What exactly is your understanding of the formula situation? Because I don't think it is what you think it is
It’s not that the fdas requirements and regulations mean very few companies are in the market and when one of the companies that met all regulations had a recall there was a massive shortage? If it’s not that what’s the problem?
 

once_upon

Enough
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24,917
It’s not that the fdas requirements and regulations mean very few companies are in the market and when one of the companies that met all regulations had a recall there was a massive shortage? If it’s not that what’s the problem?
Is it the FDA that has 90% US market controlled by 4 companies? Or is it corporate greed and buy out of smaller formula companies over the years? Or is it corporate greed that applies for patents? Or is it the lack of plants? Or the inability of Abbott to provide proof the plant is clean?

When I was a clinucal pediatric nurse in the mid 70's to mid '90s I worked with a group pediatric gastroenterologists who were developing formulas for infants with severe milk/soy protein intolerance. Research studies to develop a precursor to Alimentation. I dont remember all the details but they turned over the formulation to a formula company (for a huge profit I'm sure).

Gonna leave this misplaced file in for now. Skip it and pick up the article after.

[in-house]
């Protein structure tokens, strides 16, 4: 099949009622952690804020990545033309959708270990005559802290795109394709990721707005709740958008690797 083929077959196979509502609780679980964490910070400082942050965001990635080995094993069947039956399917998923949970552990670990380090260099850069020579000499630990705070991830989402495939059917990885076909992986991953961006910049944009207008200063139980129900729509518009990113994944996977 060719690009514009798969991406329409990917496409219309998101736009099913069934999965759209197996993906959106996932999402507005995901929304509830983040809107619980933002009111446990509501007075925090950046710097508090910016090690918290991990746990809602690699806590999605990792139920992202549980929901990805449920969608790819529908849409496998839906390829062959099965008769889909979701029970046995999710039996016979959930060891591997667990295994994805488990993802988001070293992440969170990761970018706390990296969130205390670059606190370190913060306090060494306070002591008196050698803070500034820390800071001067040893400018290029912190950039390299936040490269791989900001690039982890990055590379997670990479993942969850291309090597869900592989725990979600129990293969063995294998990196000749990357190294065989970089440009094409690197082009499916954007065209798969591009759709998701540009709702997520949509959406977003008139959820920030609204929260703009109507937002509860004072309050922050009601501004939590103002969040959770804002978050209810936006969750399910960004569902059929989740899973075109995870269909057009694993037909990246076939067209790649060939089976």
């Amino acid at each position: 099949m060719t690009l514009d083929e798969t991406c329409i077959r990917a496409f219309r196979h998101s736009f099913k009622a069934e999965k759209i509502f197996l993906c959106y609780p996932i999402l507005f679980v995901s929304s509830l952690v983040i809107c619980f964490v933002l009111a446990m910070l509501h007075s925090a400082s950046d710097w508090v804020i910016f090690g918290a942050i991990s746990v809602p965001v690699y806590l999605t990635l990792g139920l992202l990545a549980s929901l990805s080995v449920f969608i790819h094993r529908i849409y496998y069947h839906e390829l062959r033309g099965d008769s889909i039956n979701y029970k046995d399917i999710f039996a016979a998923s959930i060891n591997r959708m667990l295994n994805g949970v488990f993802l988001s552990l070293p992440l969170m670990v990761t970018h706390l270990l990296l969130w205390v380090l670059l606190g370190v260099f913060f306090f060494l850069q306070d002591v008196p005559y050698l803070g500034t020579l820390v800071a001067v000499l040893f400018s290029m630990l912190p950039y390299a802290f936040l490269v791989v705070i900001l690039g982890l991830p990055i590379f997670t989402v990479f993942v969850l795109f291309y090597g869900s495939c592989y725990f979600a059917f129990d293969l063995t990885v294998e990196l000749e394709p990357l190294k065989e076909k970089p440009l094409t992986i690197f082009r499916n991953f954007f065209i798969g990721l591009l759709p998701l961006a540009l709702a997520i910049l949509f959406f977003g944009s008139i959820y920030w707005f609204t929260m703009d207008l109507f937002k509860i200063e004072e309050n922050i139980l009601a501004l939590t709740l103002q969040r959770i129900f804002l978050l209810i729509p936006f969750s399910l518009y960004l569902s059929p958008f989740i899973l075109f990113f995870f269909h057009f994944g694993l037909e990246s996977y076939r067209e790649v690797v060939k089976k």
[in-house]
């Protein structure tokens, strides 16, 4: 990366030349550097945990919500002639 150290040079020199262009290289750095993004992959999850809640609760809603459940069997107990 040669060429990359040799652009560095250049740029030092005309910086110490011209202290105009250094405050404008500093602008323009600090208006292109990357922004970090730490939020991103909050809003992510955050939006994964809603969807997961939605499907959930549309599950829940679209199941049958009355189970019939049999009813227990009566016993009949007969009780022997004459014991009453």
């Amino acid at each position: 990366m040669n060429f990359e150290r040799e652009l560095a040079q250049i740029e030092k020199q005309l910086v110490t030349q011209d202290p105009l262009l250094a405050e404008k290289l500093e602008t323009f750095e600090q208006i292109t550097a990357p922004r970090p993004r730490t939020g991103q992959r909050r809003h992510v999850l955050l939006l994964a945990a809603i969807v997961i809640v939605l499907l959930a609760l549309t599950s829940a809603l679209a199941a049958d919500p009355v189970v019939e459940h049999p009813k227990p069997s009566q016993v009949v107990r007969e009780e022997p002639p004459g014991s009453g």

Vivonex was another formulation - I do not know who bought that one.

Neocate formulation was discovered to be missing a key nutritional element and we had infants develop scurey. I can't remember the issue with Nutramegin but it was lacking something, Enfamil had to have iron added to it's formulation. Meat based formula was absolutely horrible and with Alimentation being developed for the milk/soy protein intolerant babies no longer needed.

Most formulas were discontinued not because of the FDA but sound medical research. Companies that produce formula are owned by 4 major companies, with Abbott being one of the largest.

The US government is the biggest consumer of infant formula through the WIC program. In that sense there is governmental oversight.

But the biggest issue in lack of formula-is the number of plants (4) in the US which makes formula. The largest one had a contamination issue, linking deaths/illness in infants to that plant. Shut down of 1/4 or more formula production is going to be a huge impact, especially since it produced much of the WIC contract.